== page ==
This might appear curious when one recurring theme in the pre-Show LeatherNaturally! Leather Forum organised by ILM and APLF, and sponsored by Lanxess, Zschimmer & Schwarz and Tyson, was that the tanning industry does not make the profit needed to invest in research, experimentation, recruitment and the elements of lean production needed to secure a more stable future.

In a session loaded with startling, often radical thoughts and ideas being raised, no challenge was considered too great. Making shoes within 30 days needs leather in ten according to Adidas, so this means that tanners have to find ways to reconfigure the tannery. Jon Clark, CEO, PrimeAsia made it clear that demands for faster delivery were inevitable as it was the consumer who was creating the pressure, driven by advancing technology and communications. The consumer does not expect to wait. He noted that, when scrutinised, a lot of the delay in getting leather out to customers is in the administration procedures rather than the manufacturing side, and huge strides could be made just by understanding better what is going on.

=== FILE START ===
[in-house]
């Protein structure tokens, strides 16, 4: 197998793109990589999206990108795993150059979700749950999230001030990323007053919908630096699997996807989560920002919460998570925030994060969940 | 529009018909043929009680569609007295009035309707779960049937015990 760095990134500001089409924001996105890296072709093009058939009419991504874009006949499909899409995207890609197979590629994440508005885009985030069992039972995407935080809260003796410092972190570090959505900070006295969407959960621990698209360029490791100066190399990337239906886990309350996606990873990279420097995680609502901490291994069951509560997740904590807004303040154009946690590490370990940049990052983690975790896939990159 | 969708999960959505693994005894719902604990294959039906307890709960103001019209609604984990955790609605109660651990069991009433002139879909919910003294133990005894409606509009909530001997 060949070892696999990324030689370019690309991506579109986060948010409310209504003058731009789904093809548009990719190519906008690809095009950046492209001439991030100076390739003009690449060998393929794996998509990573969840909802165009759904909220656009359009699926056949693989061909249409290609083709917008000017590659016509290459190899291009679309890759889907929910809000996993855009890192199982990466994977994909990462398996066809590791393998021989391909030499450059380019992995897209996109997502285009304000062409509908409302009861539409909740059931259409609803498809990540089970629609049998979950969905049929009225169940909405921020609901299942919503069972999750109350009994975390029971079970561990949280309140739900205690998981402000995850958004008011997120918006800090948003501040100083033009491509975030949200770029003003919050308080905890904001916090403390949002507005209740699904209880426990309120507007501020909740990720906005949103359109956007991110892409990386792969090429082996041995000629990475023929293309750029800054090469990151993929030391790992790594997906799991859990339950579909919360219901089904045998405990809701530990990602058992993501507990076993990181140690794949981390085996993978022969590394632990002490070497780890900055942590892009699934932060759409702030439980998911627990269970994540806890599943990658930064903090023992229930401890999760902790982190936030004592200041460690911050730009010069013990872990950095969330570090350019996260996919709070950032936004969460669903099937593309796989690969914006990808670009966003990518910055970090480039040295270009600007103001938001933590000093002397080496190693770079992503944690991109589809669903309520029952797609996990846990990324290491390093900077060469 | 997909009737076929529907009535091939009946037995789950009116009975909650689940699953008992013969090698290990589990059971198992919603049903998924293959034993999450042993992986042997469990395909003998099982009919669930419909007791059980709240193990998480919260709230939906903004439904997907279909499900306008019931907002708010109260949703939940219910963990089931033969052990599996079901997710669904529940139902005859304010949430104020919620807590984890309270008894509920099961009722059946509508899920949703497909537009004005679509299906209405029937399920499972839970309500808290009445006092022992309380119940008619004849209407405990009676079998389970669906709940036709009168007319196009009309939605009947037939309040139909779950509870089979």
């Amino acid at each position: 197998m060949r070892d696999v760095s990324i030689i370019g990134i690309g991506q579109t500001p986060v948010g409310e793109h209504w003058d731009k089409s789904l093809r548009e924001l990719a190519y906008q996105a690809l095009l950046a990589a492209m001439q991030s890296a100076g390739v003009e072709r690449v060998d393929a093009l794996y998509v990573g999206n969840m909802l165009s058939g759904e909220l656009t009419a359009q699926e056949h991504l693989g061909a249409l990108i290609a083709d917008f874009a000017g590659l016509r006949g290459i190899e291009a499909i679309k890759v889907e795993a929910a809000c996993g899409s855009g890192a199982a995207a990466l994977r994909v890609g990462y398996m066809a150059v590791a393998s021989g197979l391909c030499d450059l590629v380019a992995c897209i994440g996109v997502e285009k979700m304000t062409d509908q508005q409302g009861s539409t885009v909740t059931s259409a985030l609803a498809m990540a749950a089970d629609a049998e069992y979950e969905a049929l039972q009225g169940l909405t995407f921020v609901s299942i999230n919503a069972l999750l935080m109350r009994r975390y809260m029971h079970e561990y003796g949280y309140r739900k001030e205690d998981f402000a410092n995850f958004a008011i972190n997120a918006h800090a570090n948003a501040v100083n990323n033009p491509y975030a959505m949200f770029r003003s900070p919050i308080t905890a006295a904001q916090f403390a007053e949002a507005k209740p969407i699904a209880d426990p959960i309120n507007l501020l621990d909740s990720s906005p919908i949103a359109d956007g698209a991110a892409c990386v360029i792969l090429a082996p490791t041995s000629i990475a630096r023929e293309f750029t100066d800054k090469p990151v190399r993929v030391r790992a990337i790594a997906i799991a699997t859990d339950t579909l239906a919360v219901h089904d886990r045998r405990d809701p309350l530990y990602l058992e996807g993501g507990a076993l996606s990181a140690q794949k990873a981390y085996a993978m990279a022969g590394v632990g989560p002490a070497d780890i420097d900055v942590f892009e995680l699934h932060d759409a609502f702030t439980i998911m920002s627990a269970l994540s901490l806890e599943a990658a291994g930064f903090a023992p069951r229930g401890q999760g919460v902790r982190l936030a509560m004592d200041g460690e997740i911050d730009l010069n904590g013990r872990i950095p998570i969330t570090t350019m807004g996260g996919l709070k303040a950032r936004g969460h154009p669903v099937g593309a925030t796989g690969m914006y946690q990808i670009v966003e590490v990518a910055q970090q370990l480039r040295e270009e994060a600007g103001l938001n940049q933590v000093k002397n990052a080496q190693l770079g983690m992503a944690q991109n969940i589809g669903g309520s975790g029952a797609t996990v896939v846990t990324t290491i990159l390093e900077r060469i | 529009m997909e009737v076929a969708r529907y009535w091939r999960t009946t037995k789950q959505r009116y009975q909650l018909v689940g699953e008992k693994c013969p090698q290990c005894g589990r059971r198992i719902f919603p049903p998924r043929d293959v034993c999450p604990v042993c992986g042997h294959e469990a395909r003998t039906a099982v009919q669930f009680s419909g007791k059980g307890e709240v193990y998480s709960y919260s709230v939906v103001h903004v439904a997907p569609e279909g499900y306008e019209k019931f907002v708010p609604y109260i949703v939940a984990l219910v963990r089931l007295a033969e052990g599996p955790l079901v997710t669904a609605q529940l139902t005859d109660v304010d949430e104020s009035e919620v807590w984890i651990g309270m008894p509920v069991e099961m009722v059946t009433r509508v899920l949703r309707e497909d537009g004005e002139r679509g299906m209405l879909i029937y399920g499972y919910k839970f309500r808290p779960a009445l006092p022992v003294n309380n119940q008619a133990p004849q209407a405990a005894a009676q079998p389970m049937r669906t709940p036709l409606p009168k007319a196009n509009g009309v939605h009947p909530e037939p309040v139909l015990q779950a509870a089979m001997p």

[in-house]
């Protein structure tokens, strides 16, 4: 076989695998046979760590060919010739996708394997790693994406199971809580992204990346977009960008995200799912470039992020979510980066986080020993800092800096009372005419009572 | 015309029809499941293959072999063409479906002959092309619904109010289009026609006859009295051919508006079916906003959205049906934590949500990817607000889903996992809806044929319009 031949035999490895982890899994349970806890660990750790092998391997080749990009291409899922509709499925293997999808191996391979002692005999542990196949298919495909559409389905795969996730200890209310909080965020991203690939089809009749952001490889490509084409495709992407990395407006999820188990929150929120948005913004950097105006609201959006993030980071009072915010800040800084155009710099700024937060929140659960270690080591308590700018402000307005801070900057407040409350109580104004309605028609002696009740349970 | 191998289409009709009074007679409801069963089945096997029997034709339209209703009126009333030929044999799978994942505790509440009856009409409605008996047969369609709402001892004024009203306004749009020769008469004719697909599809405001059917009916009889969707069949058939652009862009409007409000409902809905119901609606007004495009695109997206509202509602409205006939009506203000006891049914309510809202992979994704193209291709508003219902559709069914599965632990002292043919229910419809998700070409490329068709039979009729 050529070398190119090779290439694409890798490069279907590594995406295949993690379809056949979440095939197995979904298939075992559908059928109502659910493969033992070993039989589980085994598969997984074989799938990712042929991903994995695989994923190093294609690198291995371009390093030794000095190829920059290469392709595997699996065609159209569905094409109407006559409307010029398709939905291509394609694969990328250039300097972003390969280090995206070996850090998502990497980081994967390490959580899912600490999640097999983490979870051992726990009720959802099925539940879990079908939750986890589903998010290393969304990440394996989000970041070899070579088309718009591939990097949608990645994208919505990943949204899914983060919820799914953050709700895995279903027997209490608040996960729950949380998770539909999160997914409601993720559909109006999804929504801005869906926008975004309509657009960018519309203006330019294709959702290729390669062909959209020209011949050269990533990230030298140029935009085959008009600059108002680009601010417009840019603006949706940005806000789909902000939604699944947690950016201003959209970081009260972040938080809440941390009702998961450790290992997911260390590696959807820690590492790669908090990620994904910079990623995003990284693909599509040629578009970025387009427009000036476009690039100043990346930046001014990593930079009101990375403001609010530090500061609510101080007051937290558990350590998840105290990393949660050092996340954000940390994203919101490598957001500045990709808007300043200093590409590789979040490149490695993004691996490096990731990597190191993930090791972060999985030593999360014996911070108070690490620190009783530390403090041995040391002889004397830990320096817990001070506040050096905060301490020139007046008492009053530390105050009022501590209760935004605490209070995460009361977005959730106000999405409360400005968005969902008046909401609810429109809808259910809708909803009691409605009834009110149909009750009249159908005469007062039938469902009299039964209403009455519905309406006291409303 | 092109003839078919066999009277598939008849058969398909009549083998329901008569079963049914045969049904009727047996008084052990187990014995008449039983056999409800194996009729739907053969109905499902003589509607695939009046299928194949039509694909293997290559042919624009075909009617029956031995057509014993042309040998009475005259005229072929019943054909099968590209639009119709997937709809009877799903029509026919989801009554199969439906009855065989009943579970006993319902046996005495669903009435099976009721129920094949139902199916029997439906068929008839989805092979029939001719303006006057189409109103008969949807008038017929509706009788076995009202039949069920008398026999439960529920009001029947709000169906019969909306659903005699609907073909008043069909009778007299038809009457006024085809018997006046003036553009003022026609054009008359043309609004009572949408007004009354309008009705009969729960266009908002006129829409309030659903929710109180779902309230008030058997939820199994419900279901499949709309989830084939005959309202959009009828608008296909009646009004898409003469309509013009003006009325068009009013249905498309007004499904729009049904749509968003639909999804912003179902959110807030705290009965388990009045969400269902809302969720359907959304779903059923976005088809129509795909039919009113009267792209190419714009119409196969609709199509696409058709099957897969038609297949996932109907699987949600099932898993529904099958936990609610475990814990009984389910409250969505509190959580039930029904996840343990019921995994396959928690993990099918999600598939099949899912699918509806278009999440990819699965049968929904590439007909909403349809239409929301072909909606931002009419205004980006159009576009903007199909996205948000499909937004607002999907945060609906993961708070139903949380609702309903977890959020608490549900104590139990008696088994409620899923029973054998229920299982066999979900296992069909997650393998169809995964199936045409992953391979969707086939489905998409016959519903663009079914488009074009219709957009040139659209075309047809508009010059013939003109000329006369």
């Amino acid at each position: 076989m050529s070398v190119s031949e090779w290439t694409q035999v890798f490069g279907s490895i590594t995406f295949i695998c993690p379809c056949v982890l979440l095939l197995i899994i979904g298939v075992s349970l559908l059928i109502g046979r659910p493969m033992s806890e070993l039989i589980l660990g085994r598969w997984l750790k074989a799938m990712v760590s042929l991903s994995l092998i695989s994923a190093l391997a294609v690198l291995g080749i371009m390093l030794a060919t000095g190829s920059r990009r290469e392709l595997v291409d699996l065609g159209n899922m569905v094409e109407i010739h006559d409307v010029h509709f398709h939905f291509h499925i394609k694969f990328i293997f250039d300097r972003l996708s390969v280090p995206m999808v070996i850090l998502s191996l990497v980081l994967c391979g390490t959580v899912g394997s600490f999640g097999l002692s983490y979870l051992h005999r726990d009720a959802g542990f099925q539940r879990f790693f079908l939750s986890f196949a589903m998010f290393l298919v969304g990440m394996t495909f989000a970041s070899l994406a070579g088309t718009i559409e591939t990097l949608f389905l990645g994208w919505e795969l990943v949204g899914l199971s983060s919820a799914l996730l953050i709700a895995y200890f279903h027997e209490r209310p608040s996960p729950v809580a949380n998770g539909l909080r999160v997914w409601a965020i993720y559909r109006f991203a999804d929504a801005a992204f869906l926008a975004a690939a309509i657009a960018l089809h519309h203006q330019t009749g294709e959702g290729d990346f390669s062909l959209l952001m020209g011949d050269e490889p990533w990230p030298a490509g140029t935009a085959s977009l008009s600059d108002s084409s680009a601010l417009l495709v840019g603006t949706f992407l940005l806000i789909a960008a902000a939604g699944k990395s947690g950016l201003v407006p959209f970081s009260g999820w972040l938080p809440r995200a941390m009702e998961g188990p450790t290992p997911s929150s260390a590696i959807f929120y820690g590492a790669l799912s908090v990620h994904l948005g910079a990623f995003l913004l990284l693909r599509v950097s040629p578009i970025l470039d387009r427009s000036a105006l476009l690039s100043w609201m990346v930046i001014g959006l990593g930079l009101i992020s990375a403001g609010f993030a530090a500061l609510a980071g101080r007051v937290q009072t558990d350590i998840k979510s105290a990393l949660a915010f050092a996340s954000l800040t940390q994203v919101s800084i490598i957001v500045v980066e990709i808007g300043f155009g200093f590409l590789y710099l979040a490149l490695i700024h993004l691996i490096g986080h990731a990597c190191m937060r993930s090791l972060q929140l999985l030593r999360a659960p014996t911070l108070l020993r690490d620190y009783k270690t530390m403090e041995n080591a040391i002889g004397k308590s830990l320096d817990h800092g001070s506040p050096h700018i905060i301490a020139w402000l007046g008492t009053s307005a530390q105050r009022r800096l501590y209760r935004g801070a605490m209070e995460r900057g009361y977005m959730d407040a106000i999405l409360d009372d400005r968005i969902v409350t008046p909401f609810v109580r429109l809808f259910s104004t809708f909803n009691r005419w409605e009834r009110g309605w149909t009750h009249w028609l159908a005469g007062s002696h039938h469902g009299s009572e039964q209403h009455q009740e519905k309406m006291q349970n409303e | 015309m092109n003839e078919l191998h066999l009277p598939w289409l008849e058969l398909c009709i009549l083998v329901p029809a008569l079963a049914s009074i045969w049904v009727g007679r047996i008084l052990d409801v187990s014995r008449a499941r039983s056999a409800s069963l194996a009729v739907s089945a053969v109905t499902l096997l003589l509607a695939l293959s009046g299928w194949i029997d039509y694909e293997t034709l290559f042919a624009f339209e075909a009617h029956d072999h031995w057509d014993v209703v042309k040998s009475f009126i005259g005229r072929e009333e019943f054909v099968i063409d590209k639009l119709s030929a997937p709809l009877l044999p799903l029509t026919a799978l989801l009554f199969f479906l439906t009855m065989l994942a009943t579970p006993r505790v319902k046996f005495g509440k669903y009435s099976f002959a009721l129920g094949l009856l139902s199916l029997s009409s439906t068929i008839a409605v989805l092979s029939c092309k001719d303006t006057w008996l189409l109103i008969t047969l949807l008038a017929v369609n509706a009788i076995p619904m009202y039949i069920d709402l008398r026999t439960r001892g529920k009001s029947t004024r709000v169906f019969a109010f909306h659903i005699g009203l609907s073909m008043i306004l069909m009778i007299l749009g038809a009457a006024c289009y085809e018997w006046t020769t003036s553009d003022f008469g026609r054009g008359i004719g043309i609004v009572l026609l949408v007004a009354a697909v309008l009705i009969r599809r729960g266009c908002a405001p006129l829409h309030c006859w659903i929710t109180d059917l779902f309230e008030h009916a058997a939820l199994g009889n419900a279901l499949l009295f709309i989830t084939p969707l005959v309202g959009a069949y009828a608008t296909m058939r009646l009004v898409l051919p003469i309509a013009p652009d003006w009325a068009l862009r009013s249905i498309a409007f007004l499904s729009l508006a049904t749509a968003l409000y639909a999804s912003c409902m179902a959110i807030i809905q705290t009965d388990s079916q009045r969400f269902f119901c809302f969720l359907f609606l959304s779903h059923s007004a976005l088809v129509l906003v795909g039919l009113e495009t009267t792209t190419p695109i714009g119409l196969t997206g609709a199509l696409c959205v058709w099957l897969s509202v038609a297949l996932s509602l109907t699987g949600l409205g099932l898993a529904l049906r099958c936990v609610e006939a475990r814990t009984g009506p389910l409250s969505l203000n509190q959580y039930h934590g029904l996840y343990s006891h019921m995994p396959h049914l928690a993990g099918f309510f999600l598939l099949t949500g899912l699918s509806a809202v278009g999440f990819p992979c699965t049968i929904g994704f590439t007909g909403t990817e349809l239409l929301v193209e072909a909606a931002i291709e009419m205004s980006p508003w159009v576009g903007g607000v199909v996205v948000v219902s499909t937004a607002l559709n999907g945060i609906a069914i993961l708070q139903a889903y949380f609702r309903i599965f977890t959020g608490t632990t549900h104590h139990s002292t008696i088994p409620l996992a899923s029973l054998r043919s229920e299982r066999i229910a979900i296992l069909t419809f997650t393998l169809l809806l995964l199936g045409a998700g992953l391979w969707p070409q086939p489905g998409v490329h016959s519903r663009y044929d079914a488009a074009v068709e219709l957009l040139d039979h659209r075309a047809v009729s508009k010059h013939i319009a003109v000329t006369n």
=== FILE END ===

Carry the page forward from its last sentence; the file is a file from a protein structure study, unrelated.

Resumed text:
Thorsten Lahnstein, Director China and South Korea of automotive leather producers, GST AutoLeather, thought that if tanneries could find more really good staff to manage the technology there should be a move back to the days when tanners used to develop their own robust “platforms”, or fundamental leathers from which a variety of end products could be quickly delivered. This also plays into ensuring fewer leathers get classed as commodities, which is one route to uncomfortably low margins.

If all of this is framed in a marketing oriented approach that puts the consumer at the pinnacle, tanners could start to meet the demands of the “at once” society while carefully positioning their leathers for slightly improved margins even in tough times. The serious tanners, who are typical of LeatherNaturally! Membership, are “highly competitive but not the cheapest”. To meet the requirement for innovation and CSR in its most comprehensive sense thinking customers knew there was a small price to pay.

With this approach, and the industry telling its marketing story properly recruitment should be easier, the image of nature’s perfect material would get across to the consumer and we should be able to justify that underlying feeling of confidence that exists in the trade.

Mike Redwood

31st August 2016

Follow Mike Redwood on twitter: @michaelredwood

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